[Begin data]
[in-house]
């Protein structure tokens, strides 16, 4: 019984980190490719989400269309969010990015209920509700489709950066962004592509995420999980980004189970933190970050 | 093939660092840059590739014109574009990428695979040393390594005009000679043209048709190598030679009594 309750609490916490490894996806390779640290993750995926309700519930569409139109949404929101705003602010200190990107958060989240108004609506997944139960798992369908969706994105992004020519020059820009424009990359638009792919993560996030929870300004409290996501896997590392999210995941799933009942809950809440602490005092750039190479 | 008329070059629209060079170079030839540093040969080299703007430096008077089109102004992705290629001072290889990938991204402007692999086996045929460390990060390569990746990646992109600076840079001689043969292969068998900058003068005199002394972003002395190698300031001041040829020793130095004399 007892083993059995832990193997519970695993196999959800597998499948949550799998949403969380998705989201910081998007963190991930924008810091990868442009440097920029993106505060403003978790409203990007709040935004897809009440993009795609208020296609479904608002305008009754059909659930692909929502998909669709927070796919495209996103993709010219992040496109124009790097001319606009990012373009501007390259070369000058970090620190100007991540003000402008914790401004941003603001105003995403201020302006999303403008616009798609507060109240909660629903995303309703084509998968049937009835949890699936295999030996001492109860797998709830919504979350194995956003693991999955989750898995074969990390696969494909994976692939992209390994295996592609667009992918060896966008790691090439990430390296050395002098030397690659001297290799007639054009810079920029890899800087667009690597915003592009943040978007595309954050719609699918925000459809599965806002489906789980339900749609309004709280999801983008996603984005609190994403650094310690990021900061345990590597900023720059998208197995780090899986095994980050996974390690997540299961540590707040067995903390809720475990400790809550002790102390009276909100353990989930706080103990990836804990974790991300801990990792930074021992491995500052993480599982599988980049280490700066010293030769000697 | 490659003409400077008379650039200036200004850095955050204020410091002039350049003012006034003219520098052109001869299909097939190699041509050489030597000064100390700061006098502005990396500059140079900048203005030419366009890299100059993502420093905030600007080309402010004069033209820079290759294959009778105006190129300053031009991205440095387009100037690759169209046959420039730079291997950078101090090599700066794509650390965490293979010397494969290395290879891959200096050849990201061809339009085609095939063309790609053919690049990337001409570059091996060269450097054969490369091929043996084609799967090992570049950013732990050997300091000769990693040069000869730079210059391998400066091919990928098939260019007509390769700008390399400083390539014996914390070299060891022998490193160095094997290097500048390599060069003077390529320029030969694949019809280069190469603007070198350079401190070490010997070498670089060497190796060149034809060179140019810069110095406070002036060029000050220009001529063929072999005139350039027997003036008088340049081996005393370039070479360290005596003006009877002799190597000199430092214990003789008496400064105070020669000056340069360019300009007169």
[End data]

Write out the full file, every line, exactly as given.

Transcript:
[in-house]
């Protein structure tokens, strides 16, 4: 019984980190490719989400269309969010990015209920509700489709950066962004592509995420999980980004189970933190970050 | 093939660092840059590739014109574009990428695979040393390594005009000679043209048709190598030679009594 309750609490916490490894996806390779640290993750995926309700519930569409139109949404929101705003602010200190990107958060989240108004609506997944139960798992369908969706994105992004020519020059820009424009990359638009792919993560996030929870300004409290996501896997590392999210995941799933009942809950809440602490005092750039190479 | 008329070059629209060079170079030839540093040969080299703007430096008077089109102004992705290629001072290889990938991204402007692999086996045929460390990060390569990746990646992109600076840079001689043969292969068998900058003068005199002394972003002395190698300031001041040829020793130095004399 007892083993059995832990193997519970695993196999959800597998499948949550799998949403969380998705989201910081998007963190991930924008810091990868442009440097920029993106505060403003978790409203990007709040935004897809009440993009795609208020296609479904608002305008009754059909659930692909929502998909669709927070796919495209996103993709010219992040496109124009790097001319606009990012373009501007390259070369000058970090620190100007991540003000402008914790401004941003603001105003995403201020302006999303403008616009798609507060109240909660629903995303309703084509998968049937009835949890699936295999030996001492109860797998709830919504979350194995956003693991999955989750898995074969990390696969494909994976692939992209390994295996592609667009992918060896966008790691090439990430390296050395002098030397690659001297290799007639054009810079920029890899800087667009690597915003592009943040978007595309954050719609699918925000459809599965806002489906789980339900749609309004709280999801983008996603984005609190994403650094310690990021900061345990590597900023720059998208197995780090899986095994980050996974390690997540299961540590707040067995903390809720475990400790809550002790102390009276909100353990989930706080103990990836804990974790991300801990990792930074021992491995500052993480599982599988980049280490700066010293030769000697 | 490659003409400077008379650039200036200004850095955050204020410091002039350049003012006034003219520098052109001869299909097939190699041509050489030597000064100390700061006098502005990396500059140079900048203005030419366009890299100059993502420093905030600007080309402010004069033209820079290759294959009778105006190129300053031009991205440095387009100037690759169209046959420039730079291997950078101090090599700066794509650390965490293979010397494969290395290879891959200096050849990201061809339009085609095939063309790609053919690049990337001409570059091996060269450097054969490369091929043996084609799967090992570049950013732990050997300091000769990693040069000869730079210059391998400066091919990928098939260019007509390769700008390399400083390539014996914390070299060891022998490193160095094997290097500048390599060069003077390529320029030969694949019809280069190469603007070198350079401190070490010997070498670089060497190796060149034809060179140019810069110095406070002036060029000050220009001529063929072999005139350039027997003036008088340049081996005393370039070479360290005596003006009877002799190597000199430092214990003789008496400064105070020669000056340069360019300009007169």